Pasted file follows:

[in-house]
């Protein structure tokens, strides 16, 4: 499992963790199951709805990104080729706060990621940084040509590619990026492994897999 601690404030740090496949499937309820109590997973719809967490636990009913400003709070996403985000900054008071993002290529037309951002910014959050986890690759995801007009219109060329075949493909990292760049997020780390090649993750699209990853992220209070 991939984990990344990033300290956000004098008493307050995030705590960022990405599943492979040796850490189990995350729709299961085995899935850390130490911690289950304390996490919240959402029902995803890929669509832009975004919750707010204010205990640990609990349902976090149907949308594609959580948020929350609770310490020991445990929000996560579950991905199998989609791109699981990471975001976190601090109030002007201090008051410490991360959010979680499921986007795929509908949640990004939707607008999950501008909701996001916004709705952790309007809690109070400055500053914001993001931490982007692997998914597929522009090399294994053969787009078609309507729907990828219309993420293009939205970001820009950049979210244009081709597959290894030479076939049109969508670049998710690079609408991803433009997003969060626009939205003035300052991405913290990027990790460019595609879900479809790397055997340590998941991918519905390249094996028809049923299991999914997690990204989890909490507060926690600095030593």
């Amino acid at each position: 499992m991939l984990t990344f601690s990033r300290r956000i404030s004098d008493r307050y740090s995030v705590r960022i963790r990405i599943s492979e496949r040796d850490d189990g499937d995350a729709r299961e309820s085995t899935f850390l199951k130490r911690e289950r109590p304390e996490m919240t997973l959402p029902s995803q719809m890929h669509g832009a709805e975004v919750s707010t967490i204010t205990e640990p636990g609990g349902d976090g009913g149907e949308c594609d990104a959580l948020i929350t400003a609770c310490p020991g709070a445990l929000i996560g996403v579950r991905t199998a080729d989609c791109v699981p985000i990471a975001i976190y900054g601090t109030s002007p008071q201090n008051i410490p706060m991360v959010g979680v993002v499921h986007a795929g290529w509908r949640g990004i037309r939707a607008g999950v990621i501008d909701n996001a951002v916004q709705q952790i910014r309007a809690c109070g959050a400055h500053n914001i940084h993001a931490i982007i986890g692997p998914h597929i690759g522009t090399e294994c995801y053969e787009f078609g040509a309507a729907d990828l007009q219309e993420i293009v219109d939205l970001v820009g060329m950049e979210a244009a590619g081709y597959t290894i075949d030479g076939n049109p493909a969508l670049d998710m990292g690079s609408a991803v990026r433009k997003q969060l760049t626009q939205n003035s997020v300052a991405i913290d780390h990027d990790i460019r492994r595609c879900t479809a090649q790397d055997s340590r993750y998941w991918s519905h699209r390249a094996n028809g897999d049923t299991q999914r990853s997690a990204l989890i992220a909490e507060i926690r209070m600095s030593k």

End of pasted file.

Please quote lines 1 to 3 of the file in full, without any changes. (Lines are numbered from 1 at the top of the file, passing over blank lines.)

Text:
[in-house]
């Protein structure tokens, strides 16, 4: 499992963790199951709805990104080729706060990621940084040509590619990026492994897999 601690404030740090496949499937309820109590997973719809967490636990009913400003709070996403985000900054008071993002290529037309951002910014959050986890690759995801007009219109060329075949493909990292760049997020780390090649993750699209990853992220209070 991939984990990344990033300290956000004098008493307050995030705590960022990405599943492979040796850490189990995350729709299961085995899935850390130490911690289950304390996490919240959402029902995803890929669509832009975004919750707010204010205990640990609990349902976090149907949308594609959580948020929350609770310490020991445990929000996560579950991905199998989609791109699981990471975001976190601090109030002007201090008051410490991360959010979680499921986007795929509908949640990004939707607008999950501008909701996001916004709705952790309007809690109070400055500053914001993001931490982007692997998914597929522009090399294994053969787009078609309507729907990828219309993420293009939205970001820009950049979210244009081709597959290894030479076939049109969508670049998710690079609408991803433009997003969060626009939205003035300052991405913290990027990790460019595609879900479809790397055997340590998941991918519905390249094996028809049923299991999914997690990204989890909490507060926690600095030593």
């Amino acid at each position: 499992m991939l984990t990344f601690s990033r300290r956000i404030s004098d008493r307050y740090s995030v705590r960022i963790r990405i599943s492979e496949r040796d850490d189990g499937d995350a729709r299961e309820s085995t899935f850390l199951k130490r911690e289950r109590p304390e996490m919240t997973l959402p029902s995803q719809m890929h669509g832009a709805e975004v919750s707010t967490i204010t205990e640990p636990g609990g349902d976090g009913g149907e949308c594609d990104a959580l948020i929350t400003a609770c310490p020991g709070a445990l929000i996560g996403v579950r991905t199998a080729d989609c791109v699981p985000i990471a975001i976190y900054g601090t109030s002007p008071q201090n008051i410490p706060m991360v959010g979680v993002v499921h986007a795929g290529w509908r949640g990004i037309r939707a607008g999950v990621i501008d909701n996001a951002v916004q709705q952790i910014r309007a809690c109070g959050a400055h500053n914001i940084h993001a931490i982007i986890g692997p998914h597929i690759g522009t090399e294994c995801y053969e787009f078609g040509a309507a729907d990828l007009q219309e993420i293009v219109d939205l970001v820009g060329m950049e979210a244009a590619g081709y597959t290894i075949d030479g076939n049109p493909a969508l670049d998710m990292g690079s609408a991803v990026r433009k997003q969060l760049t626009q939205n003035s997020v300052a991405i913290d780390h990027d990790i460019r492994r595609c879900t479809a090649q790397d055997s340590r993750y998941w991918s519905h699209r390249a094996n028809g897999d049923t299991q999914r990853s997690a990204l989890i992220a909490e507060i926690r209070m600095s030593k």